Senate Republican appropriators on Tuesday urged President Donald Trump to work with Democrats to enact spending bills before the new fiscal year begins Oct. 1, as long as sufficient resources are devoted to border security.
“If you want to keep this country strong, we’re going to have to make some trade-offs as Republicans,” Sen. Lindsey Graham, R-S.C., said at the start of a meeting with Trump. “I’m willing to work with Democrats to get to ‘yes.’ But, ‘yes’ has to be consistent with being strong.”
Trump repeatedly criticized Democrats during the meeting, saying they aren’t tough enough on border security issues or immigration policy.
“What we’re looking for as Republicans I can tell you is strong borders, no crime. What the Democrats are looking for is open borders, which will bring tremendous crime,” Trump said at the meeting’s outset, adding Republicans are going to “run on border security” in the upcoming elections.
Watch: Trump Asks GOP Lawmakers for Border Wall Funding
Trump also said “it would be nice if we could work better with the Democrats and they could work better with us.”
Trump told the group of about 15 lawmakers, split almost evenly between House and Senate Republicans, that he is going to ask for additional money for border wall construction. “We had $1.6 billion [in the fiscal 2019 request]. But we’re going to ask for an increase in wall spending, so we can finish quicker,” he said.
Office of Management and Budget Director Mick Mulvaney also attended.
The Senate’s fiscal 2019 Homeland Security spending bill includes the $1.6 billion as requested initially. The House version hasn’t been released yet, but is expected to include about $2.24 billion, in line with the multiyear border security funding package contained in a separate immigration bill on the House floor this week.
The meeting with appropriators comes a little over a week after Trump met with Senate Appropriations Chairman Richard C. Shelby, R-Ala., and Senate Homeland Security Appropriations Subcommittee Chairwoman Shelley Moore Capito, R-W.Va., both of whom were at Tuesday’s meeting.
Capito urged Trump to work with all lawmakers on the spending process.
“I want you to know that your message is loud and clear on funding our homeland security,” Capito said. “But that message that you carry, is a message that we all share. Our bill went out . . . with very robust Democratic support.”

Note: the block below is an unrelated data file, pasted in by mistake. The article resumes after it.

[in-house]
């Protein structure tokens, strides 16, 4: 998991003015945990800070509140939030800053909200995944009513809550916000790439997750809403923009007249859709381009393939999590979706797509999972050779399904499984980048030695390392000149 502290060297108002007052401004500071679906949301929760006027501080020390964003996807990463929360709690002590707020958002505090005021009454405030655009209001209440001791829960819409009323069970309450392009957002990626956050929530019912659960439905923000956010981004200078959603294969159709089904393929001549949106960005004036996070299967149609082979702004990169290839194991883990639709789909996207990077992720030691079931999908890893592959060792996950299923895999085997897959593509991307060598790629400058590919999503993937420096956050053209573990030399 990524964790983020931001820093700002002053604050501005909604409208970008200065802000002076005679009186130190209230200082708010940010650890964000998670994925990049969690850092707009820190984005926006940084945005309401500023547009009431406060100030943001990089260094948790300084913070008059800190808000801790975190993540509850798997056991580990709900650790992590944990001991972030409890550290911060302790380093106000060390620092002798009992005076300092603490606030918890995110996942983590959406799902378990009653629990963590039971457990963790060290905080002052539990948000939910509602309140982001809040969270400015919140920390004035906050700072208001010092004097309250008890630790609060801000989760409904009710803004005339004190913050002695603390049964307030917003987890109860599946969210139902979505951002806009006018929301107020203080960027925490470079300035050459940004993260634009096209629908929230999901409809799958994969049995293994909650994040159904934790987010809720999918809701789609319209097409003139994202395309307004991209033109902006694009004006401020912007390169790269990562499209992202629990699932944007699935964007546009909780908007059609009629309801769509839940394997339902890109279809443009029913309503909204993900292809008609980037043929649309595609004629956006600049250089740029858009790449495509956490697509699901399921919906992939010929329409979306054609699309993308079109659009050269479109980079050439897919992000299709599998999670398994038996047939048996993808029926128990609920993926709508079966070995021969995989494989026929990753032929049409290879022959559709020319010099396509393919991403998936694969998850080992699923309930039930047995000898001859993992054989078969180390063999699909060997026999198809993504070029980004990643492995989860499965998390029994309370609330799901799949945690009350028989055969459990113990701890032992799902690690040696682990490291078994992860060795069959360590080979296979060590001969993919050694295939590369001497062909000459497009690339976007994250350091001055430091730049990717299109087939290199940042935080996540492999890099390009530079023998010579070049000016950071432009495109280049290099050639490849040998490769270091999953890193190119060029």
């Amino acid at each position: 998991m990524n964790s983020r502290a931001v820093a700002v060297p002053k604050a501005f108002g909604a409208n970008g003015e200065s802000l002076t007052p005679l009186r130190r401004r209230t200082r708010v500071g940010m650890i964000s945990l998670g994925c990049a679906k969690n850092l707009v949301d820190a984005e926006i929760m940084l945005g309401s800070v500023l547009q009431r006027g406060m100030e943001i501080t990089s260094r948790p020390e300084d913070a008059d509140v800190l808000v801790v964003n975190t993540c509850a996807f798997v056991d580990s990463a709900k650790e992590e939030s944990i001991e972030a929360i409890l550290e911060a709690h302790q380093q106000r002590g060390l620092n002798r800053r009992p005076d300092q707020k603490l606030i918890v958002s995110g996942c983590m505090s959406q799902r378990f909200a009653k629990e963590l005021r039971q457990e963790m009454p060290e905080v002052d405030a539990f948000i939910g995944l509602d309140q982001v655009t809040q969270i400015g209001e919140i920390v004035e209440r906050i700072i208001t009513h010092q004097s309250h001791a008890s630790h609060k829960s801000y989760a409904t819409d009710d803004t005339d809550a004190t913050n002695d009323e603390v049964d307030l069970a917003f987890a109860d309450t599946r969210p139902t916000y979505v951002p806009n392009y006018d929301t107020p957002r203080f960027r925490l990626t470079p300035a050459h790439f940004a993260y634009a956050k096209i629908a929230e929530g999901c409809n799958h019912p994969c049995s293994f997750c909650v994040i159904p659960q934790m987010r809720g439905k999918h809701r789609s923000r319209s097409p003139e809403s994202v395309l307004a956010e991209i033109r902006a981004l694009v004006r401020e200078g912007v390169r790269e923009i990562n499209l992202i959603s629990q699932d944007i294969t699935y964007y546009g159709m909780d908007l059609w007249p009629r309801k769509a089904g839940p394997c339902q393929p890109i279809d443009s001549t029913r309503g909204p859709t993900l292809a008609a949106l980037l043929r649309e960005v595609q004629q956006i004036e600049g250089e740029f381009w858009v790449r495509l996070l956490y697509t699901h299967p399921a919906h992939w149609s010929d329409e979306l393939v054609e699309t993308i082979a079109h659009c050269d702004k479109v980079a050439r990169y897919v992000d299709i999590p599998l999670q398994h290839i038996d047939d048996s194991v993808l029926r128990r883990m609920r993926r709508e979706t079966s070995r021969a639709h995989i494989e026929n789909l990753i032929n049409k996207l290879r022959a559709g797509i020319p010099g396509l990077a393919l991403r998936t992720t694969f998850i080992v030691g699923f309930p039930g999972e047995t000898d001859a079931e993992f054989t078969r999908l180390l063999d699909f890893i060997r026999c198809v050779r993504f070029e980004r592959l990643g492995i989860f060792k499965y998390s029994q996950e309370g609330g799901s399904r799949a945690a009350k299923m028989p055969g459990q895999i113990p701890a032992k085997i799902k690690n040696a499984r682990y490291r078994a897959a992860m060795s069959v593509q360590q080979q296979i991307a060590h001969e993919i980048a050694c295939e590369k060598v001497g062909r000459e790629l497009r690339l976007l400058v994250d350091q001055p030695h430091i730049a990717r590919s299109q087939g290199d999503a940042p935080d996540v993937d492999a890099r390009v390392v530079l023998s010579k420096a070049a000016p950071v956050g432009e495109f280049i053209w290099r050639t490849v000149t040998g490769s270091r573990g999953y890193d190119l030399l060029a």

Several other appropriators spoke to Trump directly about the support Democrats gave to spending bills in the Senate, where nine of the 10 bills reported out of the full committee have gone out with unanimous support from Democrats. Homeland Security, the only exception, Senate Democrats approved 26-5.
“We are in the first quarter of the appropriations process, if you want to use a football analogy,” Shelby said. “We’re doing well right now. We’re working together. I think both sides — Democrats and Republicans — realize it’s in their best interest and the interest of the American people for us to pass on time our regular appropriations bills.”
Shelby told Trump that his promise not to sign another 12-bill omnibus package “resonates with all of us.”
“I can’t leave this room without stating that we can’t have continuing resolutions and government shutdowns when it comes to defense,” he said. “Continuing resolutions are absolutely devastating, so we just have to make sure that we’re shepherding this process.”
The House’s $675 billion Defense measure is on the floor this week, while the Senate Defense Appropriations Subcommittee approved its version on Tuesday, which is set for full committee action Thursday. But Senate Democrats are reluctant to let the Defense bill move prior to the Labor-HHS-Education bill, the largest of the nondefense appropriations bills.
House Labor-HHS-Education Appropriations chairman Tom Cole, R-Okla., said during the White House meeting that he sees some logic in tying his bill to the Defense measure.
“We know for us Republicans, Defense is number one. Quite honestly, for Democrats, Labor, Health and Human Services and Education tend to be number one, and I think they’ll hold you hostage in the Senate until we move [the Labor-HHS-Education bill],” Cole said.